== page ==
learn how to design a course successfully. Learn about the ADDIE process and other methods to make your instruction work.





Building A Blue PrintIdentifying Training
Identifying Training
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Building A Blue Print - Part 3

Identifying training topics is part of the design process. In this lesson, you will focus on how you identify objectives and how you develop training topics for your training course.

Curriculum Objectives: Before you start identifying training topics, you must first identify the objectives. Curriculum objectives are the driving force behind all training concepts. Everything that you create should relate back to the objectives. Remember, it is important to note that training objectives should mirror the expectations of your client. Consider the following formula:

Required Skills - Current Skills = Curriculum Objectives

Listing the objectives using this formula will help you in identifying training topics for your course. Your objectives should be the difference between what the audience already knows and what they need to know.

After identifying training topics, you need to examine these items and develop certain objectives. Compare what must be included in the training against the expectations. Try to find common topics or catagories that can be grouped together. For example, the diagram below depicts four major topics with corresponding sub-topics for a widget. Using this method will help you to define critical objectives for your course. Based on the information below, you can now compare expectations and the major categories to develop your objectives. (Writing objectives will be presented in another lesson. Suffice it say that all objectives require certain components to be affective, including tasks, conditions, and standards.)

Mind Mapping: A tool that you can use to help identifying training topics and sub-topics is Mind Mapping. Mind mapping is a technique that allows you to break down a topic into various categories. This process is critical to the success of any course. Remember the old question of "how do you eat an elephant?...one bit at a time!" This same principle is used in the instructional design process. People are incapable of absorbing large amounts of information at one time. However, people are capable of absorbing large amounts of information if it is presented in small segments.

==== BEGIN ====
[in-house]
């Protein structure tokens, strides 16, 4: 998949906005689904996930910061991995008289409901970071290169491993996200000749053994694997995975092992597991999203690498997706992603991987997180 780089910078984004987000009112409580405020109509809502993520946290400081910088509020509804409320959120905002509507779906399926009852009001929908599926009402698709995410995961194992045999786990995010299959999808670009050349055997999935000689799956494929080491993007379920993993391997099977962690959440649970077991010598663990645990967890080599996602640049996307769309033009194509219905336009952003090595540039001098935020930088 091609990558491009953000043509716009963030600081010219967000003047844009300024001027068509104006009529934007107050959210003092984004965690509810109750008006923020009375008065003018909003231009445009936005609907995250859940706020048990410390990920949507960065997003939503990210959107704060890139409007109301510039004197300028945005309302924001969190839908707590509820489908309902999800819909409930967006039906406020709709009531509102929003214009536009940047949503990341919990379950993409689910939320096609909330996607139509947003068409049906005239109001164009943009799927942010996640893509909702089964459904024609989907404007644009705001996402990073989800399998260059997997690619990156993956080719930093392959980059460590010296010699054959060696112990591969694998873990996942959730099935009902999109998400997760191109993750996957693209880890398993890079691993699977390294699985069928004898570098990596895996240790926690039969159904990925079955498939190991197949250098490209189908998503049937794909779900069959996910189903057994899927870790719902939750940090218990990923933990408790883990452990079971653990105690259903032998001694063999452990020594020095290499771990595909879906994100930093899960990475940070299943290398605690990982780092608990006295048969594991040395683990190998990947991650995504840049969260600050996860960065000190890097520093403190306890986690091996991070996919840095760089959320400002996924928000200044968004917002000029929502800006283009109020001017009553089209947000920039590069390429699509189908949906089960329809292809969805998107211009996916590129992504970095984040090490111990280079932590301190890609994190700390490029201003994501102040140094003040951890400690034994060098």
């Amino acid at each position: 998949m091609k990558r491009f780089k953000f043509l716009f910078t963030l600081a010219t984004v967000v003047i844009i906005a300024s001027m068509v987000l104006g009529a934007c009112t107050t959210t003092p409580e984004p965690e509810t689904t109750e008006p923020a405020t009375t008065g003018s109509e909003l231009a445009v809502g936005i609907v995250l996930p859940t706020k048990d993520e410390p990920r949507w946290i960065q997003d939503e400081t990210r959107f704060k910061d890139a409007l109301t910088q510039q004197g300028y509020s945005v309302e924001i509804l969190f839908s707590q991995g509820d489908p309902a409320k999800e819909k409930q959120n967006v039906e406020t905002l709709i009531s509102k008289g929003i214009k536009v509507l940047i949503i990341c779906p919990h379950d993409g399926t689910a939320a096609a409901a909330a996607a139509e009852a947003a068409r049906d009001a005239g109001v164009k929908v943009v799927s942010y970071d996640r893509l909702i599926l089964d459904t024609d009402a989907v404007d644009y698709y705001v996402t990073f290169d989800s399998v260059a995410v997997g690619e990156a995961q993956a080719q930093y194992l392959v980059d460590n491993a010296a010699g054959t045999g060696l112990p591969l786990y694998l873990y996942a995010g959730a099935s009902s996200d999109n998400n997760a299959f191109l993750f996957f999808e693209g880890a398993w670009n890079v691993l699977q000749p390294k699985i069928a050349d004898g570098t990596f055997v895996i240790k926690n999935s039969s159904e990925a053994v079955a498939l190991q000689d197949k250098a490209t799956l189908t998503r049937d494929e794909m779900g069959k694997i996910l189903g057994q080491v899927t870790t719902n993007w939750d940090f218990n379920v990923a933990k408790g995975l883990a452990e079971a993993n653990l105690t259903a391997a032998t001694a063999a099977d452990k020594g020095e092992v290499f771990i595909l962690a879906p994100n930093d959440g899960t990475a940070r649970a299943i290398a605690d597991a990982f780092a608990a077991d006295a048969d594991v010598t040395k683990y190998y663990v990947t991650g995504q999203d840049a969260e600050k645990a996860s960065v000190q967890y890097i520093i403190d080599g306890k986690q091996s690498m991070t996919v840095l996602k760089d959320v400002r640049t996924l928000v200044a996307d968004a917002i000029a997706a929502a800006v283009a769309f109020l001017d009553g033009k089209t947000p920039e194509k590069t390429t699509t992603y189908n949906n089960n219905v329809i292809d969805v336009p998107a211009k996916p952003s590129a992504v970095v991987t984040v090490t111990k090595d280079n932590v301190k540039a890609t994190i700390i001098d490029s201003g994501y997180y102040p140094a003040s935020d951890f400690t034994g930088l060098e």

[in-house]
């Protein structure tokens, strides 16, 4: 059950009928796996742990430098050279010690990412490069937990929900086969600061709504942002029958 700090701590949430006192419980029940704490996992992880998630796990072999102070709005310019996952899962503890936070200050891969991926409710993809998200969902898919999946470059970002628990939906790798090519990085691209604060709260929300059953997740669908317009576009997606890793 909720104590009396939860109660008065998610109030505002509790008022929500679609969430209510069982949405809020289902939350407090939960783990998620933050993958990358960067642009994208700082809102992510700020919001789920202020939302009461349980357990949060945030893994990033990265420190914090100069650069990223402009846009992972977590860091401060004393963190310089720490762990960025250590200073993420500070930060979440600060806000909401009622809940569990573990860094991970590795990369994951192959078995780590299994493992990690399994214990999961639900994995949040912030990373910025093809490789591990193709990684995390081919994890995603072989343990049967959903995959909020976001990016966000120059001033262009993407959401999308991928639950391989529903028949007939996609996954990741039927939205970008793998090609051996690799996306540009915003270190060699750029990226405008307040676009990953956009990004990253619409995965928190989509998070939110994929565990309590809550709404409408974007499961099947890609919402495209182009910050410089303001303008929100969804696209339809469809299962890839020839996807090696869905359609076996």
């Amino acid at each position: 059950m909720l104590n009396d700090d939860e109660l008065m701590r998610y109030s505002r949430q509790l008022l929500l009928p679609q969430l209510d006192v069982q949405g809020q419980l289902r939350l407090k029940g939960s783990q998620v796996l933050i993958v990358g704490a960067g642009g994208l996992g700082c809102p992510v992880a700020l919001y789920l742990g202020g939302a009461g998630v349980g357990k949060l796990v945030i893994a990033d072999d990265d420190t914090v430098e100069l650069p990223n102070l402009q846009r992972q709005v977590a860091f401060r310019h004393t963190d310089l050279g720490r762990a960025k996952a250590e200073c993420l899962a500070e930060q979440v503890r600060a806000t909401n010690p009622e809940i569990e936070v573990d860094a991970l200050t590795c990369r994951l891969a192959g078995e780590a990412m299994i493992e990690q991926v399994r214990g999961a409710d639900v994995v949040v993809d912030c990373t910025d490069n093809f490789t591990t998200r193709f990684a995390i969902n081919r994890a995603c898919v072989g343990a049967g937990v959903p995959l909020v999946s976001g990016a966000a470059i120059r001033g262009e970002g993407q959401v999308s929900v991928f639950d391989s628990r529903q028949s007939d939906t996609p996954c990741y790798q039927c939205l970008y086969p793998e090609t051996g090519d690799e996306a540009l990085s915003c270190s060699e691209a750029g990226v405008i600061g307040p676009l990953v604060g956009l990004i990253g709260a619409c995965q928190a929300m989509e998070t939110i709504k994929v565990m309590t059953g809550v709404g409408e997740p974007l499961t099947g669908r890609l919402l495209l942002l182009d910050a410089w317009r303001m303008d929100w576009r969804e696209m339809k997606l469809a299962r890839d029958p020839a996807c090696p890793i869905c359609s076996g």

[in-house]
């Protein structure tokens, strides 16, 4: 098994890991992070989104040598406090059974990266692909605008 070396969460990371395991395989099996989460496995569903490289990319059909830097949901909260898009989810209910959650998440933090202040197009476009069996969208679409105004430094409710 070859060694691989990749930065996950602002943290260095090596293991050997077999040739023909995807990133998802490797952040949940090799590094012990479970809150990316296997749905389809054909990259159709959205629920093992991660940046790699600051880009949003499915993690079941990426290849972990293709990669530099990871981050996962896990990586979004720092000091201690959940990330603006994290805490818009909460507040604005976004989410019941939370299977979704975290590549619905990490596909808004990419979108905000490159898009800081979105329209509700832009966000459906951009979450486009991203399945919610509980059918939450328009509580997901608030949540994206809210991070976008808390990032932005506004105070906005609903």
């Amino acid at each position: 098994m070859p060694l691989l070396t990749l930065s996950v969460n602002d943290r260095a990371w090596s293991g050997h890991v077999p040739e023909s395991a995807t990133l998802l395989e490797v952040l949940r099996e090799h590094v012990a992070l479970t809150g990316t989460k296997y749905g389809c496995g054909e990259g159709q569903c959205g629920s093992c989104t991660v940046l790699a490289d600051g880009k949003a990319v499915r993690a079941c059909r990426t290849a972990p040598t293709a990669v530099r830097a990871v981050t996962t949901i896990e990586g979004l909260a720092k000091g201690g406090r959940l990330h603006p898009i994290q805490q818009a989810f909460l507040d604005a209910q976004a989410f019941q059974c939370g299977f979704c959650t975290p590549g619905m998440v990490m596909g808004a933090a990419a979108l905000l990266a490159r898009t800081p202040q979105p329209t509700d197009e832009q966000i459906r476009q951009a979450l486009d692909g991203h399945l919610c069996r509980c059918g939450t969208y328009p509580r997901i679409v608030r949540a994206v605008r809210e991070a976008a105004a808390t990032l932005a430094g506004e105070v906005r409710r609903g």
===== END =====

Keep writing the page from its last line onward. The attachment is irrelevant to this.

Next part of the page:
Mind mapping helps to break down information into a suitable format that helps everyone to learn. In the example of above, there are four major categories for a widget: Process, Purpose, Parts, and Delivery. These may vary depending on how you decide to group your list of topics. The important point here is to determine what topics can be grouped together.

Try to find similarities in "chunks" of information. By nature, human beings have an innate desire to group things automatically by topics or catagories. This helps us to observe and learn things that surround us. Try looking at something with mulitple shapes and sizes or colors and shades. If you look at the object(s) you will find youself automatically trying to group certain shapes or colors together. This same principle can be applied when identifying training topics. As you practice this skill, you will become better at grouping information logically.

mind mapping

Sequencing Information: The final step in the process of identifying training topics is to determine the sequence of the information. While putting topics in catagories is the first step, you must now identify how the information will be presented. By analyzing the four categories and sub-topics of the widget, you can determine when information should be introduced before certain sections are presented.

For example, you may determine that Widget Purpose information should be presented first to provide the knowledge necessary to understand the processes of the widget. Likewise, you may determine that Widget Parts should be presented before talking about the maintenance process.

Whatever you determine, you should always ask yourself what you need to know before you learn about a topic. As you organize the topics and sub-topics into logical sequences, you will start to see your course design appear. The goal of sequencing is to ensure that progress in the learning process occurs. The more learners progress and build upon the knowledge you present in the course, the better they be in achieving the objectives.

Adding Value and Fun: As part of identifying topics, it is important to take the time to identify how to add value and fun into your course. Each category or sub-topic lends itself to possible activities, games, or role plays that can add to the value of your course. While this topic requires its own lesson and discussion, you need to understand that adding activities, games, or other interactivity concepts will increase the success of the course.

The temptation is to find an activity and then attempt to squeeze it into the course somehow. If you want your course to meet the expectations of your client, you first need to know what topics must be presented. Once you know this information, then it is easier and more affective to build activities around your topics. In other words, know your topics before you decide on an activity to include into your course.

So far you have learned what a blue print is, and how it can help you in the instructional design process. You have also learned how to identify problems and the expecations for training. In this section, you learned how to identify training topics, how to develop objectives, and how to logically organize information for learners to achieve curriculum objectives. Go to page 4.